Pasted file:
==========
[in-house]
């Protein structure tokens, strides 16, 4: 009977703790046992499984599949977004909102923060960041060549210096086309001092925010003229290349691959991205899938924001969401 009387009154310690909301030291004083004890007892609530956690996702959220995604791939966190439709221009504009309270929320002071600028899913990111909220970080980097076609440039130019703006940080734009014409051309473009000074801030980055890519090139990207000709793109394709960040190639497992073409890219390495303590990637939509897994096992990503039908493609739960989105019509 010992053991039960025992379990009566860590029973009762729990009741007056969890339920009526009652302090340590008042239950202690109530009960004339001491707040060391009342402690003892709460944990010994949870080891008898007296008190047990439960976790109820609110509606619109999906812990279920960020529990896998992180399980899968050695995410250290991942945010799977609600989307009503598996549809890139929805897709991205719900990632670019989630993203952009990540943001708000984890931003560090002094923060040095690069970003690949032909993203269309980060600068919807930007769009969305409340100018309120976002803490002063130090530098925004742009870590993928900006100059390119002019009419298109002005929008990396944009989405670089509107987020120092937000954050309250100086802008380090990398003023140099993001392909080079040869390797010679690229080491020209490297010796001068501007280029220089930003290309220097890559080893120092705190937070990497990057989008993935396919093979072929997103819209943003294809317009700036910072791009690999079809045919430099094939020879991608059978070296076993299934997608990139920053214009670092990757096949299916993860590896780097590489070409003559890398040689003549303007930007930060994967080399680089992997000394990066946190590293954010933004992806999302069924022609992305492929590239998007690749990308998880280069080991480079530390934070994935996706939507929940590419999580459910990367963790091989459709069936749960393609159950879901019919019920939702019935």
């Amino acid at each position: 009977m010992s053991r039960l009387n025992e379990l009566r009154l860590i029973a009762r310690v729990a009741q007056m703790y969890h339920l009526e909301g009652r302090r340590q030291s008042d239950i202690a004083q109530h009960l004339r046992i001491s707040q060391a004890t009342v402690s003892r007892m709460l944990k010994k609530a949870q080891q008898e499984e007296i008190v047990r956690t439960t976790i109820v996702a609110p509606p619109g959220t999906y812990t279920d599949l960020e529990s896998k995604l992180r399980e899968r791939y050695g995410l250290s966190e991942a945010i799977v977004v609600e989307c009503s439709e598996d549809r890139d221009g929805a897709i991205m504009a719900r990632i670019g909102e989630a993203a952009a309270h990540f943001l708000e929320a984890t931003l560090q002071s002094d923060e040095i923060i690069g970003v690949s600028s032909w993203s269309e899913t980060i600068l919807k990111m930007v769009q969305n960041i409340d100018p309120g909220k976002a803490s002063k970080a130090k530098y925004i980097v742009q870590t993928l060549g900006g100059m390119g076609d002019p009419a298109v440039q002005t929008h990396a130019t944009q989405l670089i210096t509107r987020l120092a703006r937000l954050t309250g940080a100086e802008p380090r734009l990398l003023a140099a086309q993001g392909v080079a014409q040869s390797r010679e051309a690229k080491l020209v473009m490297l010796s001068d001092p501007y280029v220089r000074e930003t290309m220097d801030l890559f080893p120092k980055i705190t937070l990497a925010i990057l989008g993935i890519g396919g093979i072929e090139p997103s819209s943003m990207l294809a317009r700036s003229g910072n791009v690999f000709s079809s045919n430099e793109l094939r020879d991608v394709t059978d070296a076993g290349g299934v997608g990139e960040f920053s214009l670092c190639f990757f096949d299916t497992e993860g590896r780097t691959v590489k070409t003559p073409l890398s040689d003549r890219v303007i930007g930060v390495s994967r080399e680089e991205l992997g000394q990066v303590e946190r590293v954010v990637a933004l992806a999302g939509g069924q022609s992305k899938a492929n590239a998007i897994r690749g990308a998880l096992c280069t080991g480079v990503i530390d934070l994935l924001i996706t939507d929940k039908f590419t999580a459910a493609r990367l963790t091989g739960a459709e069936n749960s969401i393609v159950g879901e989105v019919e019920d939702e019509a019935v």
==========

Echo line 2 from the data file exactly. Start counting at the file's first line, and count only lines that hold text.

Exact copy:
């Protein structure tokens, strides 16, 4: 009977703790046992499984599949977004909102923060960041060549210096086309001092925010003229290349691959991205899938924001969401 009387009154310690909301030291004083004890007892609530956690996702959220995604791939966190439709221009504009309270929320002071600028899913990111909220970080980097076609440039130019703006940080734009014409051309473009000074801030980055890519090139990207000709793109394709960040190639497992073409890219390495303590990637939509897994096992990503039908493609739960989105019509 010992053991039960025992379990009566860590029973009762729990009741007056969890339920009526009652302090340590008042239950202690109530009960004339001491707040060391009342402690003892709460944990010994949870080891008898007296008190047990439960976790109820609110509606619109999906812990279920960020529990896998992180399980899968050695995410250290991942945010799977609600989307009503598996549809890139929805897709991205719900990632670019989630993203952009990540943001708000984890931003560090002094923060040095690069970003690949032909993203269309980060600068919807930007769009969305409340100018309120976002803490002063130090530098925004742009870590993928900006100059390119002019009419298109002005929008990396944009989405670089509107987020120092937000954050309250100086802008380090990398003023140099993001392909080079040869390797010679690229080491020209490297010796001068501007280029220089930003290309220097890559080893120092705190937070990497990057989008993935396919093979072929997103819209943003294809317009700036910072791009690999079809045919430099094939020879991608059978070296076993299934997608990139920053214009670092990757096949299916993860590896780097590489070409003559890398040689003549303007930007930060994967080399680089992997000394990066946190590293954010933004992806999302069924022609992305492929590239998007690749990308998880280069080991480079530390934070994935996706939507929940590419999580459910990367963790091989459709069936749960393609159950879901019919019920939702019935």